These articles were published in the Spectacular Slovakia travel guide, published annually by The Slovak Spectator since 1996. The latest editions can be obtained from our online shop.



On Vegetarians and Vegetables in Slovakia

Vegetarians - and non-vegetarians used to a variety of vegetables in their diet - face a struggle as they travel through Slovakia. As in the rest of Central Europe, the cuisine is heavily meat-based, and in restaurants there aren't many vegetables on offer beyond cabbage and potatoes.

In fact, vegetarianism is so exotic that waiters can hardly believe that someone would eat no meat, and thus they often direct vegetarians to bryndzové halušky, despite its lashings of chopped bacon and pork fat.

On many menus, the only truly meatless option is - brace yourself - fried cheese (vyprážaný syr) with french fries (hranolky), usually served with a mayonnaise-based sauce. I've had this dish several times in restaurants, and it was never once tasty enough to justify its extreme greasiness. Made at home by an experienced Slovak cook, however, it can be delicious.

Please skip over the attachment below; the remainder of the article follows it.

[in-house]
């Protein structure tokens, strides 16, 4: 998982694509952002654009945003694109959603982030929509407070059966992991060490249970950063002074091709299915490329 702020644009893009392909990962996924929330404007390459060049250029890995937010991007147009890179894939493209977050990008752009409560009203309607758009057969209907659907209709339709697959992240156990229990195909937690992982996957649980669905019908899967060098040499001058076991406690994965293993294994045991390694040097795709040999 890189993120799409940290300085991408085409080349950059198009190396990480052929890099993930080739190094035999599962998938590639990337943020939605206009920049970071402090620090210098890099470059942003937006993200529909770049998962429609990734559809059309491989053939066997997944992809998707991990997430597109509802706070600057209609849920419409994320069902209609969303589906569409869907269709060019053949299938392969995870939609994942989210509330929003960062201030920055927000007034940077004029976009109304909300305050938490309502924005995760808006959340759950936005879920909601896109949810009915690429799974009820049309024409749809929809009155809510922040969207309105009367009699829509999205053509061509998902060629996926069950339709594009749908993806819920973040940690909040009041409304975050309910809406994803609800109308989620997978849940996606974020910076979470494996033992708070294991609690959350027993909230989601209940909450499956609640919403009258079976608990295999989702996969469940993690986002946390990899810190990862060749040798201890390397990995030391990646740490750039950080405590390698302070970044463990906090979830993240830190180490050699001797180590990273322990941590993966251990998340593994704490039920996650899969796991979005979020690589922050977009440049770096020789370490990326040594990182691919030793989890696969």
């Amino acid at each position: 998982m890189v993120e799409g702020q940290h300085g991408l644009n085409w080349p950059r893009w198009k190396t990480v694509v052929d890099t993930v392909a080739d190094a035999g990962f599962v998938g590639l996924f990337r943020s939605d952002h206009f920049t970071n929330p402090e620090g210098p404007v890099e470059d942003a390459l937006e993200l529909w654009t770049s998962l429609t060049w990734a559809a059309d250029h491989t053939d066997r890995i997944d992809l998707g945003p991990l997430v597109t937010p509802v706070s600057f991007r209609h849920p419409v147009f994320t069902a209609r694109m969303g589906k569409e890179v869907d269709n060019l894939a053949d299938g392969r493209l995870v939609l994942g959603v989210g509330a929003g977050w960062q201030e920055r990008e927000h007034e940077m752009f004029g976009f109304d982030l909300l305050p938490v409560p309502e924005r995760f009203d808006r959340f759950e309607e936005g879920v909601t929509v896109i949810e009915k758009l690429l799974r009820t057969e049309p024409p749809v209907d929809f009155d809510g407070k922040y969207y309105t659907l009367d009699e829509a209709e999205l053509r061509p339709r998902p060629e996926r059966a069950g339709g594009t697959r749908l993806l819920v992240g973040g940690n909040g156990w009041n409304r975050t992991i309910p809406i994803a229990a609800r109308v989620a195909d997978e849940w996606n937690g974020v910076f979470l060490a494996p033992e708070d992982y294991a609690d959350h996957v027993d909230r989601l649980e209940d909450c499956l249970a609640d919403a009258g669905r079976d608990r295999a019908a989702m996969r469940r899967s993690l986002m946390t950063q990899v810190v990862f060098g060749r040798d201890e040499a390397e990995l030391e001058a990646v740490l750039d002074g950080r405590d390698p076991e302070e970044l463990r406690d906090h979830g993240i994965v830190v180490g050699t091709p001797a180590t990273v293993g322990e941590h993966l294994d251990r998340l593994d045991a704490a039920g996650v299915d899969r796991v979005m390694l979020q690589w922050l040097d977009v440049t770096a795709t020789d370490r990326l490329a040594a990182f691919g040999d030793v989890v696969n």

The first thing a vegetarian - or anyone who likes to eat vegetables - should do is learn to love cabbage (kapusta). Green salads in Slovakia, especially outside of cities, are rarely worth eating, but fresh cabbage salad almost always is. I arrived here in high winter, and whenever a sudden need for fresh vegetables came upon me, I would always order the red-cabbage salad. Packed with vitamins and almost always fresh, it makes you feel like you've eaten something healthy.

For full-on vegetarians, the most convenient path is to find a vegetarian restaurant. I didn't come across many in my travels, but I did find a couple of good ones. In Bratislava, there's the canteen Vegetariánska Jedáleň Divesta , on Laurinská street in the old town. It serves good, cheap food; unfortunately, it's only open weekdays, and then only for lunch. And in Košice, there's the excellent Reštaurácia Ajvega (Orlia 10, just off the main square), which serves both Mexican and traditional vegetarian specialities.

For those times when a vegetarian restaurant isn't an option, take the advice given to me by a Slovak friend who avoids meat:

  • Always ask whether a dish contains meat, even if the menu implies that it's meatless. Fried cheese, for example, sometimes arrives with an unannounced slice of ham tucked in. To ask "Is this dish meatless?", say "Je to jedlo bez mäsa?" The answer you're looking for is "áno."
  • Put a meal together with side dishes. My friend sometimes orders steamed vegetables (dusená zelenina) with roasted potatoes (opekané zemiaky). That, plus a cream-based soup (because clear soups contain meat broth) and a lot of bread, is how she fills up.

- Tom Philpott


These articles and related information were published in Spectacular Slovakia 2003.

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